For a long time we have been referring to stress as the “number one silent killer”, but, until recently, we didn’t have many scientific proves to back up that description. A new study was exploring the connection between stress and sickness, and according to mentioned study, stress can be a major risk factor for the onset of various diseases, ranging from heart conditions to cell-associated illnesses such as irritable bowel syndrome.

Unfortunately, in the time we’re living in, it is almost impossible to avoid stressors and have quite a peaceful life. However, while stress can’t be completely eliminated, it is possible to learn how to manage it better and prevent your health from deteriorating.

Before that, it is vital to understand what stress can do to you and how it can affect your health. For that, we’ll have to go through various factors, from hormones to the immune system, and only then, we’ll talk about different ways to manage stress better.

What’s the fight-or-flight response?

During stressful situations, the body’s sympathetic nervous system activates which results in the fight-or-flight response. This means that it will either defend your organism from a threat or run away from it.

Some of the psychological reactions you can notice in these kind of moments are nausea, dizziness, and accelerated heart rate, shortness of breath, rapid breathing, headache, and muscle tension.

Cortisol signals your body to release glucose – a type of sugar that provides energy to your muscles. Glucose helps your muscles fight off or run from a stressor.

Once the threat is gone, cortisol levels usually return to normal, and the body quickly recuperates from its effects.

However, this is not the case when the stress is chronic. In constant worriers, cortisol levels remain elevated for a long time. In the long run, this can cause or contribute to many problems, including cardiovascular disease, diabetes, and chronic gastrointestinal problems.

Other chemicals that which are on the rise within your brain when fight-or-flight response is operating are epinephrine and norepinephrine, which also have their fair share in the development of certain medical conditions.

Woman looking out over a lake

The impact of stress on your physical health

Chronic stress is a huge risk factor for the onset of illnesses such as heart attack and cancer. One of the main reasons for that is the fact that reactions to stress can accumulate in your body without you or your physician even noticing it because your organism is in a state of continuous adaptation to ongoing stress.

Even if it might seem to you that you are building a tolerance to this state, your nervous system is left to struggle with an overload threatening to your wellbeing.

Since it causes muscle tension, stress can trigger headaches, but it is also hard on your digestive system.

The impact of stress on your mental health

Too often we see stress taking a toll on our psyche as something ordinary and normal, but it is not, or at least it shouldn’t be.

The irritability and frustration linked to worrying can affect your relationships, both private and work-related. Consequently, this can add even more stress to the pile and make things worse than they were.

Prolonged stress can lead to a number of emotional and mental disorders, including depression, anxiety, and panic attacks. These psychological effects are bad enough on their own and they can interfere with your daily activities, but they can also contribute to the onset of physical conditions.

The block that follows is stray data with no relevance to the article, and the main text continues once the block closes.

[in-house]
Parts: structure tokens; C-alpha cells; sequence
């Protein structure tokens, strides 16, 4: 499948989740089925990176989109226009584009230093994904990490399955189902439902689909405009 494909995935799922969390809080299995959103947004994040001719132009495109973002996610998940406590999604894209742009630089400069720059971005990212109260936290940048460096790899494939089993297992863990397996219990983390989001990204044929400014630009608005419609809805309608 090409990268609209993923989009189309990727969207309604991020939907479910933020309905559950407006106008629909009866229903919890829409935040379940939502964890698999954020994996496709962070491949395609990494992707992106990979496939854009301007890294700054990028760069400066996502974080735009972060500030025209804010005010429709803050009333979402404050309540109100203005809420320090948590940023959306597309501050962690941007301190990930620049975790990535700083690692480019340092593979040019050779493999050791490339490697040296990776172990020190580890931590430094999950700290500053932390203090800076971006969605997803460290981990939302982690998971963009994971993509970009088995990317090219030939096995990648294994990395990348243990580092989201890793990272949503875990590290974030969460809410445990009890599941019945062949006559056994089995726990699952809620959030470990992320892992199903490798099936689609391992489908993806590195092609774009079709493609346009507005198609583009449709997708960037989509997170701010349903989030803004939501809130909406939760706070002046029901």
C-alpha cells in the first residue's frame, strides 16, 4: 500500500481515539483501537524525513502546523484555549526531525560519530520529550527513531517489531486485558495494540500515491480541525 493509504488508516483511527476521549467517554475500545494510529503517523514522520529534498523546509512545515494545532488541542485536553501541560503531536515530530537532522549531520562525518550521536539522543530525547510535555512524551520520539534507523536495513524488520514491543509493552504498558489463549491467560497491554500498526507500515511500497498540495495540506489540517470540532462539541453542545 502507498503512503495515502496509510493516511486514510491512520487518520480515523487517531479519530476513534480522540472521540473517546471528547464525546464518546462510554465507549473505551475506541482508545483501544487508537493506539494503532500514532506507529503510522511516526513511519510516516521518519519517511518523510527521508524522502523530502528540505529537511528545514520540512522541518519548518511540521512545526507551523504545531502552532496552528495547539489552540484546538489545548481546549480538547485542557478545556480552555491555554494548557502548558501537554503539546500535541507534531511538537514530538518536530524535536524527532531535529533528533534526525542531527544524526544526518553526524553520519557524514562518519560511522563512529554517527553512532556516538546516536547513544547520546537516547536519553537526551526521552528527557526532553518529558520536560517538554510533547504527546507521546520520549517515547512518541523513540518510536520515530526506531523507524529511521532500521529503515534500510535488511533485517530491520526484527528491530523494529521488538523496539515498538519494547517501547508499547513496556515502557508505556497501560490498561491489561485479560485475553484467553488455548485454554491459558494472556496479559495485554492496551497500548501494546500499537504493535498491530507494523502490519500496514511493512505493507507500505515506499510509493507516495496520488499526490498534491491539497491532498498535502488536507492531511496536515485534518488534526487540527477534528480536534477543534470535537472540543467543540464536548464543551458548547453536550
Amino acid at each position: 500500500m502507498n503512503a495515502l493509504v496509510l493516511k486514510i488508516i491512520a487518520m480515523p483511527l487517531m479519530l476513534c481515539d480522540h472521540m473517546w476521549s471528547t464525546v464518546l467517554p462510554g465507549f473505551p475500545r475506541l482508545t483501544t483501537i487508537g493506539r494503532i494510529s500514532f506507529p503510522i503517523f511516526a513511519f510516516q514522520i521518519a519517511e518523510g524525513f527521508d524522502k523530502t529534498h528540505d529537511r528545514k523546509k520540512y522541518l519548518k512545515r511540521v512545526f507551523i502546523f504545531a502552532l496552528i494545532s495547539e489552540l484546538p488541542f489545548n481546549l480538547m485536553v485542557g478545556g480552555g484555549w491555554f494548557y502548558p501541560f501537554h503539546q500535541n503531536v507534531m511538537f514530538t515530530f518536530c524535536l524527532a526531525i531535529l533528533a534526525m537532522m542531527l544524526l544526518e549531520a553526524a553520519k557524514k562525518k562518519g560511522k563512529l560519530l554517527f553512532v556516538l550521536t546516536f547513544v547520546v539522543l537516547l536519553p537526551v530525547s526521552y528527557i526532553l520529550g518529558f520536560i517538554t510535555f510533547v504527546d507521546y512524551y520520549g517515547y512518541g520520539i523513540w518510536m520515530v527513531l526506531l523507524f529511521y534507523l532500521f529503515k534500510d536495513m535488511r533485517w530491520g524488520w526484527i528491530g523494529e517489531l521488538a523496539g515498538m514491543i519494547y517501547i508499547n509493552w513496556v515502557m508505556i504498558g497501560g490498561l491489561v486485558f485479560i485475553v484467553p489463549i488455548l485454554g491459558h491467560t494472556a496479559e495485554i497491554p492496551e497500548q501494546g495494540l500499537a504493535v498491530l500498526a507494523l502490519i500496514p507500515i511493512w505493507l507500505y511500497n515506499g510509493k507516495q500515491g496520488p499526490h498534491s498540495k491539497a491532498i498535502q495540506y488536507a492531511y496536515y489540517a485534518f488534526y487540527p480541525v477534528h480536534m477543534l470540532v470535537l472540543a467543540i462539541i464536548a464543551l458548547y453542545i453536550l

The art of managing stress

While there is nothing worse than when you are upset and someone comes to you and says “calm down”, this is exactly what you need to do.

However, effective coping with stress is not at all simple, and it requires a change in diet, lifestyle, and behavior. For an extra hand, you can try with teas, herbs, and supplements, but we’ll get to that part later.

  • Deep breathing and meditation encourage you to take a step back, relax, and examine your body and mind while letting go of tension, stress, and anxiety. Committing to a regular 15 minutes meditation session a day can be a game changer. And in the cases of immediate stress, you can just try to take a few deep breaths before your body gives its response to the threat.
  • Yoga has proven stress-relief benefits, but if this is too passive for you, you can also try cardio exercises, because they both release endorphins and lower the symptoms related to tension.
  • Eating a rich whole foods diet sets the foundation for your overall health and feeds your body with the vitamins it needs to treat stress. On the other side, you should avoid sugary and processed food.
  • Try supplementation which may help decrease cortisol to within a healthy range. These products usually contain a set of stress-relieving natural ingredients such as holy basil, golden root, banana leaf, and magnolia bark.
  • Some of the herbal teas that can contribute to normalizing the levels of stress hormone are peppermint, chamomile, lemon balm, passion flower, and green tea.
  • Getting the right amount of sleep is imperative for effective stress coping. Both stress and lack of sleep drain your energy, and you will feel their effects much more if they happen at the same time. Adequate sleep will help you cope better with tense situations.
  • Finally, you can change the way of thinking. Practice mindfulness, try to feel grateful for what you have, think positively about your life, and don’t let minor disturbances upset you.

As you see stress can be quite an avalanche threatening to put you in harm’s way. The physical and emotional effects are too severe to be ignored, and it is vital to learn and apply stress management techniques so that you can preserve your health and peace of mind.